Ditching the distractions

I’ve been reading all about Newport’s radical approach in Deep Work: Rules for Focused Success in a Distracted World.

He claims that focus is the new IQ in the knowledge economy. As he puts it: 

The ability to perform deep work is becoming increasingly rare at exactly the same time it is becoming increasingly valuable in our economy. As a consequence, the few who cultivate this skill, and then make it the core of their working life, will thrive.

Deep work means cutting out the distractions, because they have a hidden downside. 

It might seem pretty harmless to glance at your email every 10 minutes, but it’s the attention residue after switching tasks that causes problems. And if you can’t immediately react to what you’ve read, it’s worse, as it lingers unresolved in your mind, interfering with your primary task. 

There’s also a hidden cost associated with all this addictive checking: Newport mentions a company that was calculated to be spending over a million dollars on employees processing emails every year. 

He also talks of “busyness as a proxy for productivity”, which is very common in today’s knowledge economy. Since there aren’t any clear indicators for what productivity looks like, people simply do “lots of stuff in a visible manner”.

And let’s be honest: we’ve all been there. You haven’t stopped all day, and yet when you look back at what you’ve actually accomplished, it’s difficult to quantify it. You were just busy.

But busyness doesn’t equal business.

Depth not breadth

So much for the problem – what’s Newport’s solution?

Having made his case for homo sapiens deepensis in Part 1 of the book, he turns to the rules (and yes, there are rules) in Part 2:

  1. Work deeply
  2. Embrace boredom
  3. Quit social media
  4. Drain the shallows

He breaks down each of these into manageable steps and gives real-world advice based on his personal experience. He says it’s important to decide where you’ll work and for how long, how you’ll work once you start and how you’ll support your work (with food, coffee and exercise).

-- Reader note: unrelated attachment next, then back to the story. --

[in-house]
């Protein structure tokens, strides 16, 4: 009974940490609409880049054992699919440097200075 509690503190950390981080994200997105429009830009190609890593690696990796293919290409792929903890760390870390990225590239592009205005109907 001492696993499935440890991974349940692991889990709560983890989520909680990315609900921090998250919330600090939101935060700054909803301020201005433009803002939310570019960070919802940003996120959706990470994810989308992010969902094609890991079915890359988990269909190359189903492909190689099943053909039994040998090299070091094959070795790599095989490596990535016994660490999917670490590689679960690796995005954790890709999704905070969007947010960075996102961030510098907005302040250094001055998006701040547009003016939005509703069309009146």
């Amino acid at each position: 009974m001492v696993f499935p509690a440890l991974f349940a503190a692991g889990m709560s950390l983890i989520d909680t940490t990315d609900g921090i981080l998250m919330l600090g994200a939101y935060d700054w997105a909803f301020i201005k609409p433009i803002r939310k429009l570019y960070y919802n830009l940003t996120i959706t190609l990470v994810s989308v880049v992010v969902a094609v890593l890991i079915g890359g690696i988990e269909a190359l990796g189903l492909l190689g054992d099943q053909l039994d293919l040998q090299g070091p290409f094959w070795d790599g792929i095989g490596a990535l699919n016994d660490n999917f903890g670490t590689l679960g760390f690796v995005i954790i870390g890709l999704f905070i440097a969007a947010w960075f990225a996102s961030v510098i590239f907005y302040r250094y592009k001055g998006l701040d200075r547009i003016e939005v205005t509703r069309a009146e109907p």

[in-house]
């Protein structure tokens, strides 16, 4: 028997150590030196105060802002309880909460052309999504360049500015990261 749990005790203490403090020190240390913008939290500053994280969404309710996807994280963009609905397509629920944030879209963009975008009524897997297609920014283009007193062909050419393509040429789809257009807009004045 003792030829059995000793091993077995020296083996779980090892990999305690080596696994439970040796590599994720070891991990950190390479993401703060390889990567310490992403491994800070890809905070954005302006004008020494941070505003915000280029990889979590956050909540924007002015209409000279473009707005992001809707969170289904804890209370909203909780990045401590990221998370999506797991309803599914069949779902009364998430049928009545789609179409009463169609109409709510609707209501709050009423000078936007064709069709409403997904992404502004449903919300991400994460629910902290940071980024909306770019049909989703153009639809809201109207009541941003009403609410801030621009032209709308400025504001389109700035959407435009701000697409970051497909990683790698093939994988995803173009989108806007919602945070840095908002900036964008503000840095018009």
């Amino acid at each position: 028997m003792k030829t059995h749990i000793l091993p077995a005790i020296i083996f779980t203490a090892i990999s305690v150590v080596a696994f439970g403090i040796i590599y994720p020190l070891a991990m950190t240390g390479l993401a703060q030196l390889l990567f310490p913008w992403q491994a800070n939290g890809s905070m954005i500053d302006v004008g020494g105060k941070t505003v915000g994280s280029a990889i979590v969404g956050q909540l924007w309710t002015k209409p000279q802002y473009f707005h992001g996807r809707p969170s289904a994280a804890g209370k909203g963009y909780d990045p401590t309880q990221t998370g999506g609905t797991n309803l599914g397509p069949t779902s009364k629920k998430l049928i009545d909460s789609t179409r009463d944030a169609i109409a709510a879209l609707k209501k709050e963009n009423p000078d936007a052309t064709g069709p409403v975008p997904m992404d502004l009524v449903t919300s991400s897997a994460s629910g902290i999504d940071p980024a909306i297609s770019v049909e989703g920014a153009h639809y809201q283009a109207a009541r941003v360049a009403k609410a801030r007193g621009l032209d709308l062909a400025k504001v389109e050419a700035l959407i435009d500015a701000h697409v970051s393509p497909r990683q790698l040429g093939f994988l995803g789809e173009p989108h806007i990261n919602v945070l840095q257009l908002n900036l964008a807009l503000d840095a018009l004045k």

And one size doesn’t fit all. There are, he says, many different approaches for working deeply, and you should choose the one that’s best suited to you:

  • Monastic – you cut yourself off totally and devote yourself to the task.
  • Bimodal – you divide your time between your deep focus/work and other, shallower activities.
  • Journalistic – you fit deep work into your schedule wherever you can (like a journalist, you write your story up anywhere).

Although I’d like to be monastic, I know deep down I’m more bimodal. What about you? 

Deeper and deeper

Newport’s case is pretty convincing and his approach is practical and no‑nonsense.

Even if the book doesn’t inspire you to radically change how you work, you’ll definitely pick up some tips on how to get more out of your day.

My favourite is one is entitled Make People Who Send You E-mail Do More Work. It’ll help you avoid the endless email ping-pongs that cause so much of our daily distraction. 

Deep Work is a fascinating read, and at 260 pages doesn’t require that much deep reading. I highly recommend it. In the meantime, if you’re too busy with all those emails and IMs, check out instead Newport’s TEDx talk called Quit social media

Because if you do that, you might just have time to read the book. And a lot more time besides.

What copywriting and novel writing have in common

How to make sure your readers stick with the story

[Image courtesy of Thanakrit Gu at Flickr Creative Commons]

They say that everybody has a novel inside them. Which often prompts the well-worn retort that in most cases, that’s precisely where it should stay. 

On a bright but very breezy recent summer day in a friend’s garden, I trotted out that reliable old line and expected the usual response – a wry smile (they’ve heard it before) or gales of laughter (they haven’t). 

But in this case, I was disappointed.

For my friend put down his elderberry tisane and his face clouded over. Was I suggesting that some people’s stories didn’t deserve to be told? That they were unworthy?

To be honest, he carried on, now gathering speed on the road towards indignation, he found it very dismissive. And superior. And verging on…

But I stopped him in mid-flight and reminded him that it was an old joke, and not mine. And that there was no malicious intent.

And in any case, the novel stays inside not because anybody’s forcing it to stay there, but because people just don’t pull their finger out and get it down on paper. 

The write stuff

“It sounds to me like it’s personal with you,” I said, probing to see what was what was behind the sudden flare-up. “You’re not a frustrated novelist by any chance?”

Now my friend is a microbiologist, so I didn’t think it was likely. But no sooner were the words out of my mouth than he was on his feet and scurrying inside.

Moments later, he emerged waving a book with the cracked spine and dog ears typical of repeated readings. 

Write a Novel and Get it Published, commanded the title of this Teach Yourself book by Nigel Watts. The author has done just that on many occasions and this how-to book is distillation of his experience, together with practical advice about the world of publishing. 

Now I know my limits, and writing a novel is simply beyond me.

Although I (probably) have the skill, I just don’t have the desire, determination or attention span to pull it off. But that didn’t stop me thumbing through my friend’s copy of the book to see what what I could glean.